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Exclusive: Microsoft Altered Windows Sales Numbers
Microsoft's Windows sales have gotten a boost from the fact the company quietly added revenues previously assigned to other groups to its operating systems unit, a bit of accounting legerdemain that, along with other bookkeeping moves, helped the Windows group put up big numbers in the past quarter, according to an InformationWeek analysis of the software maker's SEC filings.
Microsoft's latest quarterly report shows the company has bolstered revenues in its Windows, Server & Tools, and Office units in part by shifting money from other internal organizations--mostly the Entertainment and Devices Division, which sells the Xbox.
A Microsoft spokesperson denied any financial shenanigans, but would provide few other details.
Windows group sales alone may have benefited by as much as $259 million or more, just from the bookkeeping changes. Indeed, the Windows group, which includes the flagship Windows 7 OS, was the main beneficiary of the revisions, while the EDD unit was the biggest loser.
Microsoft's internal wealth redistribution is evident when the Q1 fiscal year 2011 report (which covers the calendar period from July 1 through Sept. 30, 2010) Microsoft filed with the SEC on Oct. 28, is compared to Microsoft's Q1 report for fiscal year 2010, which it filed Oct. 23, 2009.
The comparison shows that, in the more recent document, Microsoft added $259 million to its original tabulation of Windows group revenues for Q1 FY 2010—increasing the total by 6.5%, to $4.24 billion as opposed to the originally stated $3.98 billion.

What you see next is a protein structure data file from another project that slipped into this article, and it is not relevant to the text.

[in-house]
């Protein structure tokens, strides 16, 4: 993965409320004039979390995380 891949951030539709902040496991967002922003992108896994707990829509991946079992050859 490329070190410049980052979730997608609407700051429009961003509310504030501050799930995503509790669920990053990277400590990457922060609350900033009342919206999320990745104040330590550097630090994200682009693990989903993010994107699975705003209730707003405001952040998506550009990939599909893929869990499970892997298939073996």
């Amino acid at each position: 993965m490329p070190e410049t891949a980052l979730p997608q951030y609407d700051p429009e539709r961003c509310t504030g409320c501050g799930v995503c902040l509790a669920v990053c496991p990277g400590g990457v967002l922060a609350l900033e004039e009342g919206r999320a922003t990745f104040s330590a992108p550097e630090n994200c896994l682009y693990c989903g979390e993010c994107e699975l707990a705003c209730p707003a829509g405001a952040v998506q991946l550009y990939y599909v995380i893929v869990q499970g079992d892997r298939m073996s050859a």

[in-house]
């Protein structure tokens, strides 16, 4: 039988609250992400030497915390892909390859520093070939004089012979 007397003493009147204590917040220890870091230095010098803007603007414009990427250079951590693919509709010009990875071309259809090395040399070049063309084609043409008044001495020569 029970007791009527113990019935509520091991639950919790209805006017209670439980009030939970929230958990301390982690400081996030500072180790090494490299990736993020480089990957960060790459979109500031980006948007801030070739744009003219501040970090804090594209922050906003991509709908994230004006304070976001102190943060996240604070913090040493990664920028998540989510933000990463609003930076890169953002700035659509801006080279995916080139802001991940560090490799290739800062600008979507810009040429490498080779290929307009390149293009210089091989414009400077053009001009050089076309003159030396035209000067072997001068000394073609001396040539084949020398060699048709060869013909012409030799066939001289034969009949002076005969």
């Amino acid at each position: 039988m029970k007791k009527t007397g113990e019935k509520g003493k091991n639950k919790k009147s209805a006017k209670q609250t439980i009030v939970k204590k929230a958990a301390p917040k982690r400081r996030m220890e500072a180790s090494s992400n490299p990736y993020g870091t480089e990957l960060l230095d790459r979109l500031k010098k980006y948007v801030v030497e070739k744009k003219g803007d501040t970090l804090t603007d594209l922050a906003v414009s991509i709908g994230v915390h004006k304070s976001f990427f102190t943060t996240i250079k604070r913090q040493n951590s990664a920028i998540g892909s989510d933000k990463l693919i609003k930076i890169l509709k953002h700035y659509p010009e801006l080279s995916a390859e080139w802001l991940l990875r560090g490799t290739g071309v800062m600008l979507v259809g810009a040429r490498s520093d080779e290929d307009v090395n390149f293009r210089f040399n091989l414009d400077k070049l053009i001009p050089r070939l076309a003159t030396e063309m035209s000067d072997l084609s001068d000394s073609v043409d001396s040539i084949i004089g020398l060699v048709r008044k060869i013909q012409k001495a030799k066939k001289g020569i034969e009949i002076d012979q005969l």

Microsoft also added $114 million to the Q1 FY 2010 numbers originally stated for its Server & Tools unit, and it added $111 million to its Business Division, which is responsible for Office sales. EDD revenues for Q1 FY 2010, as revised, were $1.41 billion, down 25% compared to the $1.89 billion Microsoft first reported.
Microsoft did not restate total revenues for Q1 of fiscal 2010, which came in at $12.92 billion, nor is there anything to suggest the company's revisions violate any accounting rules.
A Microsoft spokesperson said the adjustments, also reflected in the most recent quarterly results, were related to an organizational shakeup, announced earlier this year, that saw the departure of longtime EDD chief Robbie Bach. The spokesperson said some of the changes were the result of embedded systems products being moved from EDD to Server & Tools and Mac Office's move from EDD to the Business unit after Bach left.
But the spokesperson declined to reveal how Microsoft's Windows unit gained $259 million in Q1 FY 2010 revenues from the shakeup.
The upshot: Microsoft's Windows group revenues for the past quarter would have been closer to $4.4 billion under its old system of tabulating sales, not the $4.7 billion actually reported, assuming sales from products added to the Windows group at least held steady year-over-year.
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